I know there are already a couple of questions on this on the site, but I haven't seen an answer to this particular form...

We know, from the Fundamental Theorem of Algebra, that the complex algebraic numbers contain a unique maximal ordered subfield, namely the real algebraic numbers, and the complex algebraic numbers are obtained by adjoining a square root of $-1$ to the real algebraic numbers.

This is a purely algebraic statement (I think!) and one could reasonably ask for a purely algebraic proof. Is there such a proof? Or is there a barrier to such a proof (such as a model of ZF where the statement is false)?

I'm aware of the standard (purely algebraic, or at least I'm happy to call it so) Zorn's Lemma proof that the complex algebraic numbers exist, since any field $K$ has an algebraic closure and this is unique up to isomorphism. However the 'up to isomorphism' here includes a great many isomorphisms of the complex algebraic numbers that fix the rationals. I think a more or less equivalent question to what I am asking is: from this construction, is there a good algebraic way to pick out the privileged automorphism $i\to-i$ and put an order on the subfield this automorphism fixes?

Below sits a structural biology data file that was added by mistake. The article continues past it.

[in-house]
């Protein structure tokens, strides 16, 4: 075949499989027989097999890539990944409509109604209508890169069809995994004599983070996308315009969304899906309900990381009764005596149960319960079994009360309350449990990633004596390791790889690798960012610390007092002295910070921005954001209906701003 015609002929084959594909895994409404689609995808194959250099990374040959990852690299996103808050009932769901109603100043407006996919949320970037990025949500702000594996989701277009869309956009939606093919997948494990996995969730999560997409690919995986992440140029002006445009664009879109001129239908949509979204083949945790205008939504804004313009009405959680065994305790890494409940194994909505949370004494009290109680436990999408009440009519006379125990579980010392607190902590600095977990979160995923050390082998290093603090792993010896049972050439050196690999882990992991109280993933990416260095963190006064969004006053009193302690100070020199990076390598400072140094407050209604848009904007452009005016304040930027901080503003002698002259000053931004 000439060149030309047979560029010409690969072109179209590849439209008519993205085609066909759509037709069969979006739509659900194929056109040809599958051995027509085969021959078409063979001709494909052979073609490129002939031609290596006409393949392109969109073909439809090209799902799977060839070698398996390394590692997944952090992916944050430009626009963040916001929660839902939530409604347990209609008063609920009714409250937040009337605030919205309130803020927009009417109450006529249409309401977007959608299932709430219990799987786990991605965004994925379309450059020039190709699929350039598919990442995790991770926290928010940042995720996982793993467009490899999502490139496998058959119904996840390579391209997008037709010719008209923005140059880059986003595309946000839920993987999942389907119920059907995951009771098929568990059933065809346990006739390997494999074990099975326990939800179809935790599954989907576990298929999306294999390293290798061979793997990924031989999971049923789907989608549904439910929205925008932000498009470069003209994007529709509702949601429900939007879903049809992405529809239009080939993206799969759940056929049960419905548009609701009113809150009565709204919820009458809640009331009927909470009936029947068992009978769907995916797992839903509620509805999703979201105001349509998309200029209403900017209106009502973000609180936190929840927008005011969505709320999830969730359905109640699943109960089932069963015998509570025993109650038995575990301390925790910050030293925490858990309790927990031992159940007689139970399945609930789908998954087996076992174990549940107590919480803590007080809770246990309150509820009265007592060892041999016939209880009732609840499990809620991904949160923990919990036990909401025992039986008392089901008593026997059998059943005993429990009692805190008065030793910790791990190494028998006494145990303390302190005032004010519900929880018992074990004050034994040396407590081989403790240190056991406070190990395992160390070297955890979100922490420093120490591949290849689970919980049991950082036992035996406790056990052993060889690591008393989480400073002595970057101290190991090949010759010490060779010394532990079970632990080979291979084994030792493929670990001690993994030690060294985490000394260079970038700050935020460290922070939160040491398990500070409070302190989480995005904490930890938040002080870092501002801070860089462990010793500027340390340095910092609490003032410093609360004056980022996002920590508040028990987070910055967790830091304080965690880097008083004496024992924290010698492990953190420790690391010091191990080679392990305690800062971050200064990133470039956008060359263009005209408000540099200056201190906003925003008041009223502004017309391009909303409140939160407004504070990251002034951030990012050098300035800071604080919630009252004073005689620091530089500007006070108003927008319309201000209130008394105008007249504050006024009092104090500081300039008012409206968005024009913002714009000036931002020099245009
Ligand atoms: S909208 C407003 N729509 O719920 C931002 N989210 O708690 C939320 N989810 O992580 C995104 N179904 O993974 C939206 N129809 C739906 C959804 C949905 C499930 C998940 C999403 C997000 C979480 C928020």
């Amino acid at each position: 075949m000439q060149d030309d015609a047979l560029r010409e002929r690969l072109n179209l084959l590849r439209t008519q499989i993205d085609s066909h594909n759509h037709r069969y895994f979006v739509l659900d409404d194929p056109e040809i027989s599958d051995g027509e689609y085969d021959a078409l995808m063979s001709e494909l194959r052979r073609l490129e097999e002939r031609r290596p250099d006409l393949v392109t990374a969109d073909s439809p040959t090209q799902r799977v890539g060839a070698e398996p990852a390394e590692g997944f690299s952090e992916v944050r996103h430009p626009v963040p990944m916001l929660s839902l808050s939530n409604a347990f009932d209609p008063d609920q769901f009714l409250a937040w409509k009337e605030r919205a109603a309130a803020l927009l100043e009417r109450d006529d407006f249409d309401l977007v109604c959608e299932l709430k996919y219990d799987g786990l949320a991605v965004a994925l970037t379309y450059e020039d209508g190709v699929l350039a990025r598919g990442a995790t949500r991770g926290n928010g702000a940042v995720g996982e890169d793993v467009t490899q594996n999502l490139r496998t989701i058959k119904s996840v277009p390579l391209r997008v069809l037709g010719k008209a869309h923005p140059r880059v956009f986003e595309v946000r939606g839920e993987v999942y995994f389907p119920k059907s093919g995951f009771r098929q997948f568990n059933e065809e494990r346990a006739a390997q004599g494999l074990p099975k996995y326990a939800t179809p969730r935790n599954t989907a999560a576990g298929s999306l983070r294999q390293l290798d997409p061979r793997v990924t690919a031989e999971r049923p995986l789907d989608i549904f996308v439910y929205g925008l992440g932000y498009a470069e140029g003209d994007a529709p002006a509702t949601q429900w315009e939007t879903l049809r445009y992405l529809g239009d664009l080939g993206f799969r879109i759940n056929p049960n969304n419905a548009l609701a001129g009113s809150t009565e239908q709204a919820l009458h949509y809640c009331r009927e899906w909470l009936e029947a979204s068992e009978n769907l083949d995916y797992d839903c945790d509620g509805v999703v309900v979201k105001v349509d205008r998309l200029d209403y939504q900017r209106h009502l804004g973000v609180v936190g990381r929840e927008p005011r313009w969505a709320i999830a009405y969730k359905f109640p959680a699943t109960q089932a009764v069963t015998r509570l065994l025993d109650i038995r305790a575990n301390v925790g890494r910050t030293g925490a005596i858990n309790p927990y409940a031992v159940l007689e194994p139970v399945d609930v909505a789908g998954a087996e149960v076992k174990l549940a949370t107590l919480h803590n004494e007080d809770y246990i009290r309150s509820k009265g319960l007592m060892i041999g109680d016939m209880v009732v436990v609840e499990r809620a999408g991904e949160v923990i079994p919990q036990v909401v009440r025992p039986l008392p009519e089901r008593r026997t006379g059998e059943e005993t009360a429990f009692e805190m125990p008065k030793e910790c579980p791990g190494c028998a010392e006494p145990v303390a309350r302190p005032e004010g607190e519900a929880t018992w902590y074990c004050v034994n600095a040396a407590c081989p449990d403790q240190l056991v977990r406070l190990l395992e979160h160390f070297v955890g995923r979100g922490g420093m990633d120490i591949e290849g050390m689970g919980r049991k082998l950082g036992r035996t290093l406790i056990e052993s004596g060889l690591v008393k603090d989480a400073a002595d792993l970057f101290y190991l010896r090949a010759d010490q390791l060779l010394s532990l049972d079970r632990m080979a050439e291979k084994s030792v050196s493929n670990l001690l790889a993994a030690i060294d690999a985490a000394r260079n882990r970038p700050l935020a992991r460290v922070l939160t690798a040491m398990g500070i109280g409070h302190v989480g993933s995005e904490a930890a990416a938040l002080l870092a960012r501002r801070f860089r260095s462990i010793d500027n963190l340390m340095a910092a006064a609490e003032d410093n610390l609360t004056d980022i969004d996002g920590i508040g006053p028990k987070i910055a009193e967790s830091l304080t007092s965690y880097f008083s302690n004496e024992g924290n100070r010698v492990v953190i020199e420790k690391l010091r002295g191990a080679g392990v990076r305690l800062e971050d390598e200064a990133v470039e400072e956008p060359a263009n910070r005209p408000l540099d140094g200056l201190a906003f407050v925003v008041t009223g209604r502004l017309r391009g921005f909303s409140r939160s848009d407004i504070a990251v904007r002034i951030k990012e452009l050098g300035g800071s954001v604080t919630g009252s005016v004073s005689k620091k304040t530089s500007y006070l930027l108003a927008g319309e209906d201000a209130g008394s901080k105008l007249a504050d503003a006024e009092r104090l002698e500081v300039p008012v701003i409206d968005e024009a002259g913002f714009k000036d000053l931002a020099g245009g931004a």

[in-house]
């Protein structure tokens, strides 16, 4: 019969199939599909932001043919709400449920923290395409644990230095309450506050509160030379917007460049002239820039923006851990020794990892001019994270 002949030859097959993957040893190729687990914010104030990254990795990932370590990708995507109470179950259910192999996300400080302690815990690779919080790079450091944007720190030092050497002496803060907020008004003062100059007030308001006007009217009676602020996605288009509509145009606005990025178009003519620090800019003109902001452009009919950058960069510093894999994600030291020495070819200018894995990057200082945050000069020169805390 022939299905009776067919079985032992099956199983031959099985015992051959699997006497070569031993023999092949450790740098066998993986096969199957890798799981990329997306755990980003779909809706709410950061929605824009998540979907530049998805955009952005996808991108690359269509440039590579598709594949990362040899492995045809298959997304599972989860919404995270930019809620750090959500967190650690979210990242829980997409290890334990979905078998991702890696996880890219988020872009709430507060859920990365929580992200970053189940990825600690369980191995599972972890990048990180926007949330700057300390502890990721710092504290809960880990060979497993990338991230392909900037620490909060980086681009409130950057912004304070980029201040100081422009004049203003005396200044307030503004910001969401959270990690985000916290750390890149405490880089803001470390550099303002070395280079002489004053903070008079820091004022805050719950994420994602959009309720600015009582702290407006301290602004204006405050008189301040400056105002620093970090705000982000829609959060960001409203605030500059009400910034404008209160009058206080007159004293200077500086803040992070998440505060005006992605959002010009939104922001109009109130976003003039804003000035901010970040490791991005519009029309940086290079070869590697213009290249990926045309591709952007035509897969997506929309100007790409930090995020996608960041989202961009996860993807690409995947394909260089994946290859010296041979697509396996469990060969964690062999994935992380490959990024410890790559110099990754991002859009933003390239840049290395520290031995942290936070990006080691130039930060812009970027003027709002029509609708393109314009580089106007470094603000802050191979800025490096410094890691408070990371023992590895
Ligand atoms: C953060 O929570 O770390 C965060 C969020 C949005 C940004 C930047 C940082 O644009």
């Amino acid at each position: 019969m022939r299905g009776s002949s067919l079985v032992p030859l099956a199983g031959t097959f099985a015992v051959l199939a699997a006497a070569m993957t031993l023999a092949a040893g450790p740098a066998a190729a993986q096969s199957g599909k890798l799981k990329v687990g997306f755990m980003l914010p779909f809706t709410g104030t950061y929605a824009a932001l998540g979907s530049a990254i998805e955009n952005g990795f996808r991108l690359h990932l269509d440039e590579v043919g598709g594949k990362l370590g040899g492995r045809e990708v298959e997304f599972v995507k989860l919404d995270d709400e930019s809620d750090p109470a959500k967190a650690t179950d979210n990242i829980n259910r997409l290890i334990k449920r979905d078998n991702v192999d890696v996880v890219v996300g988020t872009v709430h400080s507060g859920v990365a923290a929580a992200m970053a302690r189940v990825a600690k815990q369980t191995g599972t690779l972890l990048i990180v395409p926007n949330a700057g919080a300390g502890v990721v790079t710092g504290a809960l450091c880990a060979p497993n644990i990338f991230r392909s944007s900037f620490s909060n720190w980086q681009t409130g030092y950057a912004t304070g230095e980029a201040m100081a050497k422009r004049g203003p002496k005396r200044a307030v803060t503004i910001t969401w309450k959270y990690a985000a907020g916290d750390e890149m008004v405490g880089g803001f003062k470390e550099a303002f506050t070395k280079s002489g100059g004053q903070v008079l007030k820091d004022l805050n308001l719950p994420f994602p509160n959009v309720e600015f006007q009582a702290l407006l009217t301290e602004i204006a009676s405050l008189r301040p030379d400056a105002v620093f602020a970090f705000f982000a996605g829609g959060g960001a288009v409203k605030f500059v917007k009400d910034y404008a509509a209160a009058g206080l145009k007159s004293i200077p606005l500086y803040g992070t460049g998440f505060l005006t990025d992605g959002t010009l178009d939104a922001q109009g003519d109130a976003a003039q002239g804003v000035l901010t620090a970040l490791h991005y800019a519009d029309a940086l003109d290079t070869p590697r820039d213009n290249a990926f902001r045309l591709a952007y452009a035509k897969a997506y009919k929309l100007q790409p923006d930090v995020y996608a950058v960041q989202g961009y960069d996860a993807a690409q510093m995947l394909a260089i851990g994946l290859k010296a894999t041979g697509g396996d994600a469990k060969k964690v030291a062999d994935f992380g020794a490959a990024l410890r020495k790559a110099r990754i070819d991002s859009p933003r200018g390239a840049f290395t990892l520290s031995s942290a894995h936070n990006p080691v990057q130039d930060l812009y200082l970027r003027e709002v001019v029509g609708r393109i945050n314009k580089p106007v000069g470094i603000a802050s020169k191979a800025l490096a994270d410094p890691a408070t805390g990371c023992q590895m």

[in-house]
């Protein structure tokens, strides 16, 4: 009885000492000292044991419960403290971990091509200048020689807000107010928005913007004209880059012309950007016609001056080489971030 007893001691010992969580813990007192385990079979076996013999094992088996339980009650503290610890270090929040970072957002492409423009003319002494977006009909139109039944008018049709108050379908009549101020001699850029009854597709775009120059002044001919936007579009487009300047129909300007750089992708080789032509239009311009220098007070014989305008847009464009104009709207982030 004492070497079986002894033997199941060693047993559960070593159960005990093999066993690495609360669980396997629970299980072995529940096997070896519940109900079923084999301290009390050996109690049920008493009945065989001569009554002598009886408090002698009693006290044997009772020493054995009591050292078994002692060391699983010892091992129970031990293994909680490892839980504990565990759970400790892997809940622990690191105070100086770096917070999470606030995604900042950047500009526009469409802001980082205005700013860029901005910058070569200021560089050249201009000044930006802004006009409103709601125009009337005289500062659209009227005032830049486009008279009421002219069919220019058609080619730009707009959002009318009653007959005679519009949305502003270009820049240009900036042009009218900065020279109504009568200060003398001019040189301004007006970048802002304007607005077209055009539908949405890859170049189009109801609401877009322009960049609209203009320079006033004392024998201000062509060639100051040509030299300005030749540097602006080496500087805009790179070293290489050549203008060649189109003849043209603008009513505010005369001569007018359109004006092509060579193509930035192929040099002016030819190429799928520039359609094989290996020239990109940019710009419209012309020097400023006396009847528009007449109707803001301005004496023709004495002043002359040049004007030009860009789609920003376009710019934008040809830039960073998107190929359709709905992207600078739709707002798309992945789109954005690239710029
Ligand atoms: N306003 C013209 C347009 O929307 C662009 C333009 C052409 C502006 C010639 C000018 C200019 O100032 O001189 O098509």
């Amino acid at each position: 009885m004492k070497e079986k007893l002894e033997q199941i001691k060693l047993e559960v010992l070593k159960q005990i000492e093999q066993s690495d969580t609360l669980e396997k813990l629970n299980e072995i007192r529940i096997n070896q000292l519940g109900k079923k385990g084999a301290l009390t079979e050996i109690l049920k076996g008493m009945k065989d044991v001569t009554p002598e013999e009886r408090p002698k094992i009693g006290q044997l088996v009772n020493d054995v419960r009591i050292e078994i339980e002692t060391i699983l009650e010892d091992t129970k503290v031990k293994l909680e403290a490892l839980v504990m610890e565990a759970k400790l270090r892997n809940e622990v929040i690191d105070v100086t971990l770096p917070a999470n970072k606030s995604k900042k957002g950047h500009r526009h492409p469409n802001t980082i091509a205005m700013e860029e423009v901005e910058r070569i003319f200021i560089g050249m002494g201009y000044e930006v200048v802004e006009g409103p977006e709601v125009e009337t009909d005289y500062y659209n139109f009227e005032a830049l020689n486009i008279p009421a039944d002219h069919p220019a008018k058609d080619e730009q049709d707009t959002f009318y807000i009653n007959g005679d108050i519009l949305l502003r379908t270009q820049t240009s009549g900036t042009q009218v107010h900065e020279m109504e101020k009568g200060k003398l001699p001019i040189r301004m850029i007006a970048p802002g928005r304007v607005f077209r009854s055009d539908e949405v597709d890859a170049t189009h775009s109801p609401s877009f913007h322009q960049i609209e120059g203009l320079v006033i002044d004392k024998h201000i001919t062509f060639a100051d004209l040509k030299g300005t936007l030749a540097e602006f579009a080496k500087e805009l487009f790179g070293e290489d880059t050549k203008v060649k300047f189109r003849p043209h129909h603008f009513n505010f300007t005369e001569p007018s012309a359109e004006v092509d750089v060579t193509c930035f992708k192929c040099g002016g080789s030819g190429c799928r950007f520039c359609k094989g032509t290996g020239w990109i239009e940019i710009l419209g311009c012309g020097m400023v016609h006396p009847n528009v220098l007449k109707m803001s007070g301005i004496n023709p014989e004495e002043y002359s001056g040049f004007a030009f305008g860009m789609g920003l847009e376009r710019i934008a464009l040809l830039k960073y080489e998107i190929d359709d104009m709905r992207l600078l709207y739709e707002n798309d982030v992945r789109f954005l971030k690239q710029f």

There do exist proofs of the usual Fundamental Theorem of Algebra which use a `minimal' amount of analysis, such as https://arxiv.org/abs/1504.05609 (due to Piotr Błaszczyk) which doesn't really use more analysis than required to define the reals. However even this is more than (I think!) I am asking for.

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